I am because we are
The philosophy of ubuntu is an African school of thought that says, “I am because we are.” The purchasing of the benches for another tribe’s church is an example of ubuntu.

The Moru people recognized the need of the Dinka for benches for their worship space—they noticed the needs of the other even if they were once their worst enemies.

Former Archbishop of Capetown, South Africa, Desmond Tutu said, “None of us comes into the world fully formed. We would not know how to think, or walk, or speak, or behave as human beings unless we learned it from other human beings.

We need other human beings in order to be human. I am because other people are. A person is entitled to a stable community life, and the first of these communities is the family.” (Tutu, 2015)
The Morus need the Dinkas and that is astounding.

Ubuntu theology calls everyone to recognize and affirm the humanness of all people and to bring people to restorative justice whenever harm has happened between them.

Restorative justice, such as carried out by the South African Truth and Reconciliation Commission, brought people who had been deeply hurt in the time of apartheid together with those who caused their harm. Wounded people shared that pain with the ones who caused it. The guilty listened to the harm they caused and, in so doing, healing began.


We, too, are wounded people who have caused others harm
During the long years of conflict between the Moru and the Dinka both sides caused pain and both sides bore guilt as well. This act of generosity and grace between these two enemy tribes in a refugee camp in Uganda give us hope for peace not only within this camp of refugees but in South Sudan should they be able to go home eventually.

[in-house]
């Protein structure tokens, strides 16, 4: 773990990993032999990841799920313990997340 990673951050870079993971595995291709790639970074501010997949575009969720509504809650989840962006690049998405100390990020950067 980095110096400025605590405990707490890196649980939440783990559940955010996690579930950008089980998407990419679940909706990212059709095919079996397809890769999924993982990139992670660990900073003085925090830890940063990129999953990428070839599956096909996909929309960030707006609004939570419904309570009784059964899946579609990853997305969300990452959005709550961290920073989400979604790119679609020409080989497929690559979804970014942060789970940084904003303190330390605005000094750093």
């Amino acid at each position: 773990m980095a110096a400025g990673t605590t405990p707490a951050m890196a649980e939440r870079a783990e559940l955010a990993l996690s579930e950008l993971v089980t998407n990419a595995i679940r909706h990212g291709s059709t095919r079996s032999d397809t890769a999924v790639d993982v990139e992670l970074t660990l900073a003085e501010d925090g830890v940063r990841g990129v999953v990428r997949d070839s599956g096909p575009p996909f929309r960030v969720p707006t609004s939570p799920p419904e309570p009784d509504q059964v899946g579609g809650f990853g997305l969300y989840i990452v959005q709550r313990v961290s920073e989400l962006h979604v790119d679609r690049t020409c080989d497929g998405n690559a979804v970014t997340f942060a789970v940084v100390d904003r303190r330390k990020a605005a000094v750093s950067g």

That is our prayer but we, too, are wounded people. We, too, have caused others harm. We, too, need to be reconciled with the wounded other so that all can begin the process of healing. Our common lives are in need of healing through restorative justice, too.

To view the wounds of the other requires becoming vulnerable to them. It means that all must take a risk, but we need to acknowledge wounds—theirs and ours—in order to bring about a community of ubuntu. The church gathered is the Body of Christ. More specifically, we are the wounded Body of Christ. We bring all the wounds we have suffered and, together we begin to heal.

The ubuntu church finds its true healing at the great Feast of Healing, the Eucharist. Together, we are healed. Just as the disciple Thomas needed to see the wounds of Christ before he proclaimed, “My Lord and my God!” so might we need to acknowledge those wounds, too. We are because He is!


A meal, a confession, a prayer
The real miracle happened on a Sunday after the benches were delivered. Some twenty adults from the Dinka church came to the Moru church to thank them for the gift of the benches. Sosthen sent pictures and a recording of the Dinka singing a song of alleluias. In his accompanying letter he wrote that they ate lunch together, they confessed to each other what had happened in 2005 in Moru land between the Dinka Bor and the Moru community, and then they prayed together.

God is good!
All the time!

Deacon Deborah Goldfeder, DMin, chairs the Companion Diocese Committee, and is a faith community nurse at Advent Church.

Photos: Veronica (Sosthen's wife)greeting a member of the Mother's Union from the Dinka congregation;   Morus and Dinkas who worshiped together;   interior of the Dinka church after the gift of the benches